CAPE TOWN, July 18 (Xinhua) -- South African President Jacob Zuma on Friday called on his countrymen to make every day a Mandela Day by doing good deeds at all times, and by working together to move the country forward.
He was speaking as millions of South Africans celebrated Nelson Mandela International Day by spending 67 minutes of their time cleaning up the environment and doing community work for the good of others.
The 67 minutes symbolize the 67 years that Mandela spent fighting for social justice to make the world a better place.
Celebrated across the globe in honor of late South African president Nelson Mandela's birthday on July 18, the Mandela International Day was formally recognized by the UN General Assembly in 2009.
This was the first Nelson Mandela International Day after the death of the anti-apartheid icon on December 5 last year.
Zuma joined a celebration at Mvezo, Eastern Cape Province, the native place of Mandela.
"We meet here today, on this very important day particularly for us as South Africans, a day declared to be International Mandela day," Zuma told a crowd.
"As we meet here today celebrating the life and times of the founding father of our democracy President Nelson Mandela, the whole country and the world over are abuzz celebrating with us," Zuma said.
The theme of this year's Mandela Day was Operation Clean Up for Madiba (Mandela).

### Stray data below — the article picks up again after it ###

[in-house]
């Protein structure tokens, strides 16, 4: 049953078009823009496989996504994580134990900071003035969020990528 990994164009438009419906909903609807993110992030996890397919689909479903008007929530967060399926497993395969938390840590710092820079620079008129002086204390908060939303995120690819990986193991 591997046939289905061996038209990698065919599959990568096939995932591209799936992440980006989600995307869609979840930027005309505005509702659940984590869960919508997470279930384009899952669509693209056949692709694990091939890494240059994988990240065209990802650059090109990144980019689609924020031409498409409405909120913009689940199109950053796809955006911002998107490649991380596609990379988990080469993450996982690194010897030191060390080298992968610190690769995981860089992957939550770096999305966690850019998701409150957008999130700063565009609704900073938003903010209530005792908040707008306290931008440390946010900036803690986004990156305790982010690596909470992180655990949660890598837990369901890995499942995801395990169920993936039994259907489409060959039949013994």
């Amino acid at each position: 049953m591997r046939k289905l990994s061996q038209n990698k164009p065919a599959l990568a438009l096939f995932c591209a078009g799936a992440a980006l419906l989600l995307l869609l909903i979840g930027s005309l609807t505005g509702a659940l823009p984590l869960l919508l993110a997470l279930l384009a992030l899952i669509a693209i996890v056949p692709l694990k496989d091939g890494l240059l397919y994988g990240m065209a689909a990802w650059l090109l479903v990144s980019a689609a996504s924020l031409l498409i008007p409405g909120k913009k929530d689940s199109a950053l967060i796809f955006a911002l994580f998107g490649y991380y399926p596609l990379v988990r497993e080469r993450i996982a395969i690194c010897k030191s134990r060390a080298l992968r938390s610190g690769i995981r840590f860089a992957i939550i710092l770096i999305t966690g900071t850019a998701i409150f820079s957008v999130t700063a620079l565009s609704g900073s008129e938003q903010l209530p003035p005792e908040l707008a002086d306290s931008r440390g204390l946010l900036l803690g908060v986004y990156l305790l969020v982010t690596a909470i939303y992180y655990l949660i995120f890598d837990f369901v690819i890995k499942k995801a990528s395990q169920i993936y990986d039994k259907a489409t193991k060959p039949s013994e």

South Africans across the lengths and breadths of the country were dedicating at least 67 minutes of their time to engage in a major cleaning up exercises of their cities, towns, villages, schools to make the country clean and habitable.
The cleanup campaign, Zuma said, is also designed to encourage cooperation and working together to build the country. It is meant to enhance nation building and cohesion, while also promoting environmental awareness and pride in the surroundings no matter how humble they may be.
Zuma opened a Mandela Museum and then unveiled a giant statue of Mandela at Mvezo.
"Today as we unveil this life size statue of our President we want to say his memory indeed lives on. This statue is but part of the series of projects we are engaged in as government to try write our own history and make bold to imprint the legacy of people that stand tall in their contribution to the democracy we enjoy today," Zuma said.
He said Mandela "remains a symbol of hope for us."
"He gave us hope in the oasis of hopelessness. He indeed belongs to the generation of our forebears which will remain irreplaceable," said Zuma.
"Tata (Mandela) represented everything good and noble about us. He was among us, but above us."
People learn through their life that they can never wait for the right time to do good, said Zuma.
"Whatever good we can do, no matter how small, we must do it. Today what's left of him is the impact he made through his exemplary life. As we emulate his life, let's remember that he did all he could do, it is now in our hands."